(33g) Covalent Adaptable Hydrogel Networks for Delivery during Digestion

Authors: 
Schultz, K. M., Lehigh University
Wu, N., Lehigh University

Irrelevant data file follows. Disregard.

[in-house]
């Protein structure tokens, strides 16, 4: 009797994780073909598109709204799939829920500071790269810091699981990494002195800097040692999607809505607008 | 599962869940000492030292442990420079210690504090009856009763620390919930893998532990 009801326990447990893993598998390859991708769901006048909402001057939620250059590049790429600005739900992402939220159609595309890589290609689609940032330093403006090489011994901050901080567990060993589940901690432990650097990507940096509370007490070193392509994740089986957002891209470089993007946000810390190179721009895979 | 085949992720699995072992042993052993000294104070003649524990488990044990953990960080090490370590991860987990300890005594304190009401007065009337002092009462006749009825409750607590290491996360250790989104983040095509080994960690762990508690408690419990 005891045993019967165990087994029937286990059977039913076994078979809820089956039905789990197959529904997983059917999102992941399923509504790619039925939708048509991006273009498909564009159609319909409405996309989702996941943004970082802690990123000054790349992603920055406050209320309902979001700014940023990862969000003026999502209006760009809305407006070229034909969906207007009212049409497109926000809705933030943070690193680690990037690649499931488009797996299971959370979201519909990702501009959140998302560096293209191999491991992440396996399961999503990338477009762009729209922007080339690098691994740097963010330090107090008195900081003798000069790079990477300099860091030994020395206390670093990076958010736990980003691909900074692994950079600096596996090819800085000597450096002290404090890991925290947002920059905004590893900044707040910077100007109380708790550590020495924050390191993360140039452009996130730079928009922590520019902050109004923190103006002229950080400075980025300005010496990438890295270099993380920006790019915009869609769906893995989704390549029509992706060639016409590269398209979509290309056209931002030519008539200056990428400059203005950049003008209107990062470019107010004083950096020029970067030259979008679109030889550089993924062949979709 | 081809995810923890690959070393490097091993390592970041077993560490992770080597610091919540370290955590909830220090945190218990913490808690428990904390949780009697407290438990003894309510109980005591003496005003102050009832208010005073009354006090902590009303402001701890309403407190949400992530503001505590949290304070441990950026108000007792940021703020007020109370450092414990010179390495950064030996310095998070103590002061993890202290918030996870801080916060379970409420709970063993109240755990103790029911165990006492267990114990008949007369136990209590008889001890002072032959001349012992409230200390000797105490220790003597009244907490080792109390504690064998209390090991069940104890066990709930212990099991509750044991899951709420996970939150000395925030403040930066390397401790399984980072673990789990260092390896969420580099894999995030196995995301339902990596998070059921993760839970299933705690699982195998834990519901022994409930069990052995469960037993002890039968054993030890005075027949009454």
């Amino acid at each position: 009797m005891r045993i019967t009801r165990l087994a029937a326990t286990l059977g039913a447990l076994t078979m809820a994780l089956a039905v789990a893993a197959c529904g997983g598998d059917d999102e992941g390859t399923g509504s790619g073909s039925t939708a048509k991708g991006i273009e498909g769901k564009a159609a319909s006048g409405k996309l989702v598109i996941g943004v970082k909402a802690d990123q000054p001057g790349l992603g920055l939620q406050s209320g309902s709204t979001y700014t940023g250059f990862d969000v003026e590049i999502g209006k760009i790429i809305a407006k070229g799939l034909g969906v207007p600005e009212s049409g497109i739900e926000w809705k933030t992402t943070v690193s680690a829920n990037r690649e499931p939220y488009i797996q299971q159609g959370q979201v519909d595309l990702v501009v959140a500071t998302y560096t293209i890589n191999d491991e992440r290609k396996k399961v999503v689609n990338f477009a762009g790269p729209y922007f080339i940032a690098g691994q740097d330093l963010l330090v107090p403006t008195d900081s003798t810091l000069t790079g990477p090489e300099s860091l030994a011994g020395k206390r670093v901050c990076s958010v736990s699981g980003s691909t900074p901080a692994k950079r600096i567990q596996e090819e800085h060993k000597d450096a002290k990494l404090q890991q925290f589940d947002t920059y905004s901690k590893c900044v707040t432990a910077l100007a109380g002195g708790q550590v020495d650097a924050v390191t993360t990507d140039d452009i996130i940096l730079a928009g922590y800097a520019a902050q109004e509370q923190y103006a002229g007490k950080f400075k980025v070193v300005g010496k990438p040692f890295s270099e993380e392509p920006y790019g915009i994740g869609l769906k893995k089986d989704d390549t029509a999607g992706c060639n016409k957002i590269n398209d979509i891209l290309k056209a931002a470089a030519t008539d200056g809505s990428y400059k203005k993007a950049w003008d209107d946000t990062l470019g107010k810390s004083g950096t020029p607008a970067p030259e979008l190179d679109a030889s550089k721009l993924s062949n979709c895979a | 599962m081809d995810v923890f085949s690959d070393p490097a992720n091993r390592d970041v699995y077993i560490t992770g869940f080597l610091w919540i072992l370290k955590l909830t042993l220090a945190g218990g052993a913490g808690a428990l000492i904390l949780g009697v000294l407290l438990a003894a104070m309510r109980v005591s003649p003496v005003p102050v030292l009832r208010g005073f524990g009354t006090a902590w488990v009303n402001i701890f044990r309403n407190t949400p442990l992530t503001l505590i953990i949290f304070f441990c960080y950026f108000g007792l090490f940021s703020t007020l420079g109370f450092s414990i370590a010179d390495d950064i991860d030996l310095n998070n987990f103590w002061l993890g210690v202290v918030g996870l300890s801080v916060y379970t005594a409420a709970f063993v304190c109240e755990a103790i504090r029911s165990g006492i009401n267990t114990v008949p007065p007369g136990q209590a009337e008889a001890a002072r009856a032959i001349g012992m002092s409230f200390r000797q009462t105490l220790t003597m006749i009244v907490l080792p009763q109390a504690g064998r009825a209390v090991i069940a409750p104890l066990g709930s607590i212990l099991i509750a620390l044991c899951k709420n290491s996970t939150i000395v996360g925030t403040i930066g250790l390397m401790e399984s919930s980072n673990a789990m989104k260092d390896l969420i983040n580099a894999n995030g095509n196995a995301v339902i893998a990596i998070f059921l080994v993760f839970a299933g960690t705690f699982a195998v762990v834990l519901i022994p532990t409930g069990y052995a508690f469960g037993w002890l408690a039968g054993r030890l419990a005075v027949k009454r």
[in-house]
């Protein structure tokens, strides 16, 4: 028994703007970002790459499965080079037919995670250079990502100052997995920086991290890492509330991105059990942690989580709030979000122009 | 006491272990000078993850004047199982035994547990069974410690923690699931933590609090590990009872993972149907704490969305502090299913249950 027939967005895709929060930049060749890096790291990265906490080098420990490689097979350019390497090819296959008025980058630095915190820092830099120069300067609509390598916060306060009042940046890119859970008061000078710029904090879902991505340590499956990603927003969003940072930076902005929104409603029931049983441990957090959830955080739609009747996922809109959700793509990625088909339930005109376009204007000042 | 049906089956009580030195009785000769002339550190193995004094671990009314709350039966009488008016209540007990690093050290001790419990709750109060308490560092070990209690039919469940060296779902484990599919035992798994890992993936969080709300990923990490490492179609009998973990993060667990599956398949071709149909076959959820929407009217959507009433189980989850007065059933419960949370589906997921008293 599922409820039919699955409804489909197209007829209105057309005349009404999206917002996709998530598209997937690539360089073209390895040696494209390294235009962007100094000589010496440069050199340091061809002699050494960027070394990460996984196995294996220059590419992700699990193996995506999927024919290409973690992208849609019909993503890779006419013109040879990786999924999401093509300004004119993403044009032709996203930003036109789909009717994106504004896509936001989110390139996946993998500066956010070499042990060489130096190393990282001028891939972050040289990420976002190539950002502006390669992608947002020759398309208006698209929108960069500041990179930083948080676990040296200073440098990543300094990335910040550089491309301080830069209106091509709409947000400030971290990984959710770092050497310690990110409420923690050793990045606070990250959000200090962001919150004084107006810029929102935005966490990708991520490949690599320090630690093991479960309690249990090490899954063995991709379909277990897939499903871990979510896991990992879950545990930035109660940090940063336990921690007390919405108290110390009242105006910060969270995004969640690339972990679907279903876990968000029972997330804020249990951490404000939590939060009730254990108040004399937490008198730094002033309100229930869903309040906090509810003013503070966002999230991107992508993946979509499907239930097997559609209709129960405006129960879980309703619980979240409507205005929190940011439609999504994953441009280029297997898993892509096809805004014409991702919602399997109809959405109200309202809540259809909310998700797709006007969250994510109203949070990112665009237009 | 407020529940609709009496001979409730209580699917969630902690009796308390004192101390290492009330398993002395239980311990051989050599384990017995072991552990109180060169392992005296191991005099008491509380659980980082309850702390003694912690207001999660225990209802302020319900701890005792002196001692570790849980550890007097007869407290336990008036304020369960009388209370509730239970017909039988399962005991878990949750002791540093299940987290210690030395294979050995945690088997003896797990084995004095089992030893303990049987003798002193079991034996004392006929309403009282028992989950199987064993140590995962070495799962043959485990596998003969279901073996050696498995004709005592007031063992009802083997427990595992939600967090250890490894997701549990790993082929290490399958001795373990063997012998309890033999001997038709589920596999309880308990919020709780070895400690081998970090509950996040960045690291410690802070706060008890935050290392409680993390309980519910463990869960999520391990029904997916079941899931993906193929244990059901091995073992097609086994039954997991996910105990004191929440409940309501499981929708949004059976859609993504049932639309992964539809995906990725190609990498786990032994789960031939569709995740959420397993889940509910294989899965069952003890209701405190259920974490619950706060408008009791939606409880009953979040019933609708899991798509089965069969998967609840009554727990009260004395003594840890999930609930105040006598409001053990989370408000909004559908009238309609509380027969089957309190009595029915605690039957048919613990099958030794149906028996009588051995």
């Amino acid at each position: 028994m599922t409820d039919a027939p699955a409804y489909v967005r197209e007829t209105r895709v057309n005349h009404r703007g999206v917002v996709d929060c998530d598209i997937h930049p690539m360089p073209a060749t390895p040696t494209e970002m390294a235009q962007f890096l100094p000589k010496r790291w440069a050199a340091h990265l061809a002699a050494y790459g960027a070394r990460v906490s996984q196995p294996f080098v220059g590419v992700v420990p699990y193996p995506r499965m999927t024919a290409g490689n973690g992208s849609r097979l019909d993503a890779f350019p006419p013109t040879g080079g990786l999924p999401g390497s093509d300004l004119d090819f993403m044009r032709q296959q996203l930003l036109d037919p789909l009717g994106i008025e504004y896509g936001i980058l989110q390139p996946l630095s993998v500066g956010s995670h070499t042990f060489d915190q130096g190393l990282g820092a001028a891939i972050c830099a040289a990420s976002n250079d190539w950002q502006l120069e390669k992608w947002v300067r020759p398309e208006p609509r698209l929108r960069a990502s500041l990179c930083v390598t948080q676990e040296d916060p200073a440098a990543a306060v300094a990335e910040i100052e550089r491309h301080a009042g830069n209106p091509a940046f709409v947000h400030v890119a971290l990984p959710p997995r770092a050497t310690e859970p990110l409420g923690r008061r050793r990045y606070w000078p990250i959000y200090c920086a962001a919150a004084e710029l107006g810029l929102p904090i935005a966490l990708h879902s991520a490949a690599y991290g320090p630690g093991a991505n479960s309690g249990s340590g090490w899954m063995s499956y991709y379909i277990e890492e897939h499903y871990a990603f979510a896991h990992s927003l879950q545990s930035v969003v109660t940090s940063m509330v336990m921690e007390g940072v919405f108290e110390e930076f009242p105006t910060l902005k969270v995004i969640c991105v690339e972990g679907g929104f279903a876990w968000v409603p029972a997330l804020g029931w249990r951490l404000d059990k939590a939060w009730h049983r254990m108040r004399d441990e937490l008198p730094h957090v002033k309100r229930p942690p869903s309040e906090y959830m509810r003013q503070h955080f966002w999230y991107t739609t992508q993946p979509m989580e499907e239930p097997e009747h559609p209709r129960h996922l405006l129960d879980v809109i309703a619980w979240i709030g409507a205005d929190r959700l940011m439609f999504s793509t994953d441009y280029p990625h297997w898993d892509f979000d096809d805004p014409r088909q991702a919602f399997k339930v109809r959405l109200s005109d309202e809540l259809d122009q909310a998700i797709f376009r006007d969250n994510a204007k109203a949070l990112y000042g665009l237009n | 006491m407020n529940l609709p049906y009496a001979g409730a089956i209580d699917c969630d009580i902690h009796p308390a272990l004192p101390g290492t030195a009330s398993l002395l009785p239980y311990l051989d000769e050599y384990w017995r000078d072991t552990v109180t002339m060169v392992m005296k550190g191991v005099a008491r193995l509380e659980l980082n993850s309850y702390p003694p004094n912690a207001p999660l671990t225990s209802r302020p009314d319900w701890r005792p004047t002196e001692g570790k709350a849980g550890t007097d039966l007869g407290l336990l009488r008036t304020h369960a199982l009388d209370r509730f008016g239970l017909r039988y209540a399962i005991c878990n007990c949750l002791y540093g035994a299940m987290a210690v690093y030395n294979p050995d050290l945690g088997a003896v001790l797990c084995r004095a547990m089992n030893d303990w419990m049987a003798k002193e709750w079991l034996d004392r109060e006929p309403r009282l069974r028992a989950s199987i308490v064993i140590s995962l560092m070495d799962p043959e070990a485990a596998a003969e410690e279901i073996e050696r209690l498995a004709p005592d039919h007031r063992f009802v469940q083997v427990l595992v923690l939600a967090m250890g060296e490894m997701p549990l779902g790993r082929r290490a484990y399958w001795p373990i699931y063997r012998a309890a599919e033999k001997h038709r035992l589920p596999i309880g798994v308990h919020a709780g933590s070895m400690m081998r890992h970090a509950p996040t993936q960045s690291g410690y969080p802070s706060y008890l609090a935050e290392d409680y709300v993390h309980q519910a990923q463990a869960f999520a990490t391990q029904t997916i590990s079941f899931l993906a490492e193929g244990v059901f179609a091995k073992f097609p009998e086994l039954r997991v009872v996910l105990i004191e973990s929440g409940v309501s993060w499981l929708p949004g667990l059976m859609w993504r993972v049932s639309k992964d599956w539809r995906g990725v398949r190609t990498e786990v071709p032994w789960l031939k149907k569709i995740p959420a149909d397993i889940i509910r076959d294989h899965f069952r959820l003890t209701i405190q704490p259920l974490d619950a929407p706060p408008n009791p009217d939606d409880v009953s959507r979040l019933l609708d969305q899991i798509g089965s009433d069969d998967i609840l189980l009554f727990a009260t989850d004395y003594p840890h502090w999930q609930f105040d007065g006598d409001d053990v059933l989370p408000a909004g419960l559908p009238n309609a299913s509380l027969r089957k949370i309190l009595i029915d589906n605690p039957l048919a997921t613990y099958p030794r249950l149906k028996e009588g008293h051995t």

Covalent adaptable hydrogels (CAHs) are attractive biomaterials due to their ability to break and reform bonds in response to external stimuli. Although there are many new CAHs described in the literature, these materials are often characterized using bulk rheology and a classic stress relaxation experiment. This experiment determines whether the scaffold returns to equilibrium properties after bond degradation due to an applied external stress. This information is extraordinarily useful, but does not describe how the material will react to subtle changes in the environment, like changes in pH during digestion. We characterize dynamic changes in a CAH in response to changes in pH in the incubation environment. The CAH we are characterizing is composed of 8-arm star poly(ethylene glycol)(PEG)-hydrazine that self-assembles with an 8-arm star PEG-aldehyde creating a covalent adaptable hydrazone bond. Previous work used multiple particle tracking microrheology (MPT) to characterize this scaffold when the incubation pH is changed. In MPT, fluorescently labeled probe particles are embedded in the material and their Brownian motion is captured using video microscopy. This particle movement is related to rheological properties, such as the creep compliance, using the Generalized Stokes-Einstein Relation. In our previous work, we determined that scaffold degradation at an acidic pH occurred rapidly and was followed by spontaneously gelation without any added stimuli. At physiological pH, we measured fast degradation to the gel-sol transition and then the scaffold oscillated between the gel and sol until complete degradation after 10 days. To mimic changes in pH that occur during digestion we know characterize CAH degradation using μ2rheology. μ2rheology is MPT in a microfluidic device. Our device enables changes in the fluid environment around the hydrogel sample. In these measurements we change between acidic and physiological conditions, a change in pH found in the digestive track. We determine that degradation at pH 7 is accelerated when the CAH is first degraded at pH 4. There is no change in degradation when the material is first degradation at pH 7 and then at pH 4. This new technique will mimic the temporal pH changes during digestion to determine the degradation of this CAH and, in future work, the ability to release molecules from the scaffold throughout the entire process.
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